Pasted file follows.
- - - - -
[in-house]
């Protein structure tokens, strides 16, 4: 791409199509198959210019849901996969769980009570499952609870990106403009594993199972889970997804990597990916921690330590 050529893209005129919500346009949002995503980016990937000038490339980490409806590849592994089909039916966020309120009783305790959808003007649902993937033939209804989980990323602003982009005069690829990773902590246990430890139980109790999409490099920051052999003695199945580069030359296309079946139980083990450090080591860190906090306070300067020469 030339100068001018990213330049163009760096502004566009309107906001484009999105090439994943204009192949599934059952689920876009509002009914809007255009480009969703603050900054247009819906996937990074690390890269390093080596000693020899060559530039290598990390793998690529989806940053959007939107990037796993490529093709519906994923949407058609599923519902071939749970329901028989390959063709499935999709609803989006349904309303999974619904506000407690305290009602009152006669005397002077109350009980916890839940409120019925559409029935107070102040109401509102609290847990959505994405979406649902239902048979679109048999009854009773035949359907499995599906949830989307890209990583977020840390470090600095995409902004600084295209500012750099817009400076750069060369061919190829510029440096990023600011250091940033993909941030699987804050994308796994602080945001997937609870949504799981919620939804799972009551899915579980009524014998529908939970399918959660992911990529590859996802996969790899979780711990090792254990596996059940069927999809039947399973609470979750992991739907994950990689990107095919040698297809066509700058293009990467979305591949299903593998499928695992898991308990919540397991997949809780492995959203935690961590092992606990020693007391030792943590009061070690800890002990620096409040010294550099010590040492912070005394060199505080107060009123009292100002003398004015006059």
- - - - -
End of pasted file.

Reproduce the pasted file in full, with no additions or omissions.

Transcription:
[in-house]
């Protein structure tokens, strides 16, 4: 791409199509198959210019849901996969769980009570499952609870990106403009594993199972889970997804990597990916921690330590 050529893209005129919500346009949002995503980016990937000038490339980490409806590849592994089909039916966020309120009783305790959808003007649902993937033939209804989980990323602003982009005069690829990773902590246990430890139980109790999409490099920051052999003695199945580069030359296309079946139980083990450090080591860190906090306070300067020469 030339100068001018990213330049163009760096502004566009309107906001484009999105090439994943204009192949599934059952689920876009509002009914809007255009480009969703603050900054247009819906996937990074690390890269390093080596000693020899060559530039290598990390793998690529989806940053959007939107990037796993490529093709519906994923949407058609599923519902071939749970329901028989390959063709499935999709609803989006349904309303999974619904506000407690305290009602009152006669005397002077109350009980916890839940409120019925559409029935107070102040109401509102609290847990959505994405979406649902239902048979679109048999009854009773035949359907499995599906949830989307890209990583977020840390470090600095995409902004600084295209500012750099817009400076750069060369061919190829510029440096990023600011250091940033993909941030699987804050994308796994602080945001997937609870949504799981919620939804799972009551899915579980009524014998529908939970399918959660992911990529590859996802996969790899979780711990090792254990596996059940069927999809039947399973609470979750992991739907994950990689990107095919040698297809066509700058293009990467979305591949299903593998499928695992898991308990919540397991997949809780492995959203935690961590092992606990020693007391030792943590009061070690800890002990620096409040010294550099010590040492912070005394060199505080107060009123009292100002003398004015006059």